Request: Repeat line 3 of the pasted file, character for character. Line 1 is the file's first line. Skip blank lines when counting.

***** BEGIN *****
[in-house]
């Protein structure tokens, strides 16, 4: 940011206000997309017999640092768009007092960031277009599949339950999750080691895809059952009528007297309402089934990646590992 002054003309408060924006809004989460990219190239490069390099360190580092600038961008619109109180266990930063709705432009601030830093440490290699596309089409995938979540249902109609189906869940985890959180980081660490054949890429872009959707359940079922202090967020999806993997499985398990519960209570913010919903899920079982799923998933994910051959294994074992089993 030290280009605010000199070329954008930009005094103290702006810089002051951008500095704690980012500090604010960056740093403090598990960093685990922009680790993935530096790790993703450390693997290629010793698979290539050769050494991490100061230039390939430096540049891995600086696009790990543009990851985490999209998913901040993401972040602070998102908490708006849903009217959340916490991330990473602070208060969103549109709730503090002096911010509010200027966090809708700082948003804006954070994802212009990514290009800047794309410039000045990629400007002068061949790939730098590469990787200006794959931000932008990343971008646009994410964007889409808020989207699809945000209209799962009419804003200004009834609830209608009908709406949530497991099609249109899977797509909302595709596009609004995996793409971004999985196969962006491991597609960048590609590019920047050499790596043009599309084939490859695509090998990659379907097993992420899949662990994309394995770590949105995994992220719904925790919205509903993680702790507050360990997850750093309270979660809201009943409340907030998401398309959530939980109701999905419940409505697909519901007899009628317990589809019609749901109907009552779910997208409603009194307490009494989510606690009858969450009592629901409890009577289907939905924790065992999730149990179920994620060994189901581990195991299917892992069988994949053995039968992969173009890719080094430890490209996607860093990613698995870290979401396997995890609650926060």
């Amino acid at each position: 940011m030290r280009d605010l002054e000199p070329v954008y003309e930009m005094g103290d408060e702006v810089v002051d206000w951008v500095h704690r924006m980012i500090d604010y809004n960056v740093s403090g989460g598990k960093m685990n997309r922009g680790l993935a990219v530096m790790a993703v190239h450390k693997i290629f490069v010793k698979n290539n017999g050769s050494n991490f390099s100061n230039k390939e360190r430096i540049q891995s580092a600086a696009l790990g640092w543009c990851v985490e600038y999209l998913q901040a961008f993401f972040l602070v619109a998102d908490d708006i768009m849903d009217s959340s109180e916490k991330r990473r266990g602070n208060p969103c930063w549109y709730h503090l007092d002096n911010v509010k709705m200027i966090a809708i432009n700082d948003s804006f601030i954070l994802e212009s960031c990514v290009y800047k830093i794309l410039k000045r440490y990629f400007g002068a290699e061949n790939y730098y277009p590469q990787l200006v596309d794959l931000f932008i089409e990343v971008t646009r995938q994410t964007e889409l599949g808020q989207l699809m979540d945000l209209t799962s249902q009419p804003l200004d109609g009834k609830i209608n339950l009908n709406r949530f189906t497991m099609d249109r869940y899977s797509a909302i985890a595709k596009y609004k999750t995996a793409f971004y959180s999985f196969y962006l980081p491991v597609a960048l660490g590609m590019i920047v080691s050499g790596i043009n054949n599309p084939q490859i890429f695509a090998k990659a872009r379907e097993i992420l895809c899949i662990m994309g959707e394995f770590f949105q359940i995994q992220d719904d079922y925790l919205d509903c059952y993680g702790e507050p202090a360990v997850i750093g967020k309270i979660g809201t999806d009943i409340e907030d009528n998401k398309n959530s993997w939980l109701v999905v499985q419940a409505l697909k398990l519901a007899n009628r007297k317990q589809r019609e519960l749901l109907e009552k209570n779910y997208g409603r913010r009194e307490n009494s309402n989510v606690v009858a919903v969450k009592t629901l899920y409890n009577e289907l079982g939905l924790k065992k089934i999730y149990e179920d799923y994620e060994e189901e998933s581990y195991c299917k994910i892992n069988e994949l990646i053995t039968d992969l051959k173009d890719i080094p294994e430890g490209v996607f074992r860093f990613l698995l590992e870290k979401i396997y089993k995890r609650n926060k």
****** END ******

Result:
């Amino acid at each position: 940011m030290r280009d605010l002054e000199p070329v954008y003309e930009m005094g103290d408060e702006v810089v002051d206000w951008v500095h704690r924006m980012i500090d604010y809004n960056v740093s403090g989460g598990k960093m685990n997309r922009g680790l993935a990219v530096m790790a993703v190239h450390k693997i290629f490069v010793k698979n290539n017999g050769s050494n991490f390099s100061n230039k390939e360190r430096i540049q891995s580092a600086a696009l790990g640092w543009c990851v985490e600038y999209l998913q901040a961008f993401f972040l602070v619109a998102d908490d708006i768009m849903d009217s959340s109180e916490k991330r990473r266990g602070n208060p969103c930063w549109y709730h503090l007092d002096n911010v509010k709705m200027i966090a809708i432009n700082d948003s804006f601030i954070l994802e212009s960031c990514v290009y800047k830093i794309l410039k000045r440490y990629f400007g002068a290699e061949n790939y730098y277009p590469q990787l200006v596309d794959l931000f932008i089409e990343v971008t646009r995938q994410t964007e889409l599949g808020q989207l699809m979540d945000l209209t799962s249902q009419p804003l200004d109609g009834k609830i209608n339950l009908n709406r949530f189906t497991m099609d249109r869940y899977s797509a909302i985890a595709k596009y609004k999750t995996a793409f971004y959180s999985f196969y962006l980081p491991v597609a960048l660490g590609m590019i920047v080691s050499g790596i043009n054949n599309p084939q490859i890429f695509a090998k990659a872009r379907e097993i992420l895809c899949i662990m994309g959707e394995f770590f949105q359940i995994q992220d719904d079922y925790l919205d509903c059952y993680g702790e507050p202090a360990v997850i750093g967020k309270i979660g809201t999806d009943i409340e907030d009528n998401k398309n959530s993997w939980l109701v999905v499985q419940a409505l697909k398990l519901a007899n009628r007297k317990q589809r019609e519960l749901l109907e009552k209570n779910y997208g409603r913010r009194e307490n009494s309402n989510v606690v009858a919903v969450k009592t629901l899920y409890n009577e289907l079982g939905l924790k065992k089934i999730y149990e179920d799923y994620e060994e189901e998933s581990y195991c299917k994910i892992n069988e994949l990646i053995t039968d992969l051959k173009d890719i080094p294994e430890g490209v996607f074992r860093f990613l698995l590992e870290k979401i396997y089993k995890r609650n926060k």